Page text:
The ongoing conflict in the DRC
Last week on NPR’s On Point program, they ran a segment called “Africa’s Endless War.” It was an interesting as a few of the guests brought good information to the table, but I want to focus on a few details.
First, referring to the situation in the DRC as “Africa’s Endless War” is both defeatist and pessimistic. Denoting something as “endless” conveys the idea that it has or seems to have no end or limit. There are plenty of other word choices, but they instead chose a word that removes hope from the situation. I think this is extremely problematic. Word choice has a substantial effect on how others perceive a situation. There are many, including Congolese, who believe things can change, the war can end, and that there is hope for a more stable future. A title that takes this into account is much better for it.
Second, Rep. Adam Smith’s comments were frustrating. He says the United States needs to take an active role in the situation by training Congolese troops to provide better security, as he said we did a few years ago in the Congo and currently do for Uganda. However, training troops only goes so far when you don’t have a government that can control them. You need the institutions in place to govern this vast country and control this trained military if security is going to have any affect whatsoever. The M23 rebels started out a contingent of Congolese troops and broke away this past spring. It’s just not that simple. He says that training these troops would discourage both Uganda and Rwanda from “engaging in a negative way.” Really? Part of the problem with the Congo is its vast size. A more highly trained military is still going to have problems watching over all this territory.
Tom Ashbrook then asks Rep. Smith what leverage a high level envoy from the US could provide that would get Rwanda or Uganda to leave the Congo alone and his answer is “getting the world to pay attention.” He says countries will do whatever they want as long as the world is not watching, but as soon as the world is watching, as soon as their credibility is on the line, they will straighten up. Seriously? The world knew about and watched Rwanda, Sudan, and a number of other countries engage in some horrific things in the past and that didn’t stopped them from doing engaging in these actions. Currently the world is watching Syria murder tens of thousands of its own citizens and not doing anything about it. Attention without action is meaningless.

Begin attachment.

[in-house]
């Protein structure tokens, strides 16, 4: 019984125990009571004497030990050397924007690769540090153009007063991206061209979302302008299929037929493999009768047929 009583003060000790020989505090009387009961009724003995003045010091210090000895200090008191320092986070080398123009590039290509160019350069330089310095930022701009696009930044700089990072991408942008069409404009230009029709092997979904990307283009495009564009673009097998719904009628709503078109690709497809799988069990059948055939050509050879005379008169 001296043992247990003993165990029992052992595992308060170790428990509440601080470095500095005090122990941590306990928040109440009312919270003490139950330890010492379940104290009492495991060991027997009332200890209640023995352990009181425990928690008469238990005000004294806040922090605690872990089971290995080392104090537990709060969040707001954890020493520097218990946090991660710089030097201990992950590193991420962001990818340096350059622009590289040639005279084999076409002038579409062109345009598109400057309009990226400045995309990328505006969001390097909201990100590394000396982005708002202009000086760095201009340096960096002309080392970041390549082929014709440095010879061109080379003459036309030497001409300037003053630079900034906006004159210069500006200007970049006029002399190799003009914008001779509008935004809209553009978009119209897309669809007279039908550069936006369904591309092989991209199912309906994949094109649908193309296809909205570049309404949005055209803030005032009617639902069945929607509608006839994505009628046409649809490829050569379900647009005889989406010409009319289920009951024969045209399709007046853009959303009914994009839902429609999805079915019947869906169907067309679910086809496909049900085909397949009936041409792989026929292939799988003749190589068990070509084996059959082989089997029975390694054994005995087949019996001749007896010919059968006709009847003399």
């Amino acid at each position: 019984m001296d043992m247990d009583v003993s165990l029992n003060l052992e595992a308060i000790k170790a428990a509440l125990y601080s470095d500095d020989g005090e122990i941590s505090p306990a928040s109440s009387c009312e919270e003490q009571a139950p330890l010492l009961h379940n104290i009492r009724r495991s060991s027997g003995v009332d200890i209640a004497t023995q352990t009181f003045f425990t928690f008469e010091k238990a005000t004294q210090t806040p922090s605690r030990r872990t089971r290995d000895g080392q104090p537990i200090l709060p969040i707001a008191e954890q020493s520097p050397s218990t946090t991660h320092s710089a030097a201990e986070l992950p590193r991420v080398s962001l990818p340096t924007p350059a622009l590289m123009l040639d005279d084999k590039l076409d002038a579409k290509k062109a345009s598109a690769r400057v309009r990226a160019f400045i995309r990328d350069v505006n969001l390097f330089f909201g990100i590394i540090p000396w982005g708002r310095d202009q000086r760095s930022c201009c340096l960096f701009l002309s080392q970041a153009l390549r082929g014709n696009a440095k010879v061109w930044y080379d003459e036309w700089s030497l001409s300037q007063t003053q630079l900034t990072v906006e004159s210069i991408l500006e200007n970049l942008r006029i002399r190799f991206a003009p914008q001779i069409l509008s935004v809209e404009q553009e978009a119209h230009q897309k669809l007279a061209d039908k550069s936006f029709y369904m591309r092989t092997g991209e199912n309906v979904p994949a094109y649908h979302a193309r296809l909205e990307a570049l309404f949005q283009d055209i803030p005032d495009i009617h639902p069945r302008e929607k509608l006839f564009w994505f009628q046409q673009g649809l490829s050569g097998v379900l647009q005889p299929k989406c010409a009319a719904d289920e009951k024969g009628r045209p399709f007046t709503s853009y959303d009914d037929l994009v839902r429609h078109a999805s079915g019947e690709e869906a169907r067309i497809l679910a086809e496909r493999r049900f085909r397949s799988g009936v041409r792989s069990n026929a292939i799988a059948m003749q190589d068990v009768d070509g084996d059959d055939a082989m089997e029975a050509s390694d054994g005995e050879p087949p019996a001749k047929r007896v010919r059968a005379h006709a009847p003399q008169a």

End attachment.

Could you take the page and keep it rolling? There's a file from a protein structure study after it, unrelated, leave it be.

Ashbrook asks about our own credibility since the recent UN Group of Experts report on the DRC named Uganda and Rwanda as backing M23, yet it was United States ambassador to the UN, Susan Rice, who pressured to have their names removed from it. Ashbrook asks how this makes sense given Rep. Smith’s comments about putting people in the spotlight. Rep. Smith says that we have cut off some aid, but that really in these instances you need to privately pressure these groups. This doesn’t make a whole lot of sense unless you understand Susan Rice and her past. She played a part in the Clinton administration failures during the 1994 genocide in Rwanda that has shaped her approach to the continent ever since, an approach that has included creating close ties with both Musveni and Kagame and believing they can do no wrong (see here, here, here, and here). She has consistently shown poor judgement and her record on the continent is abysmal.
You should listen to the entire segment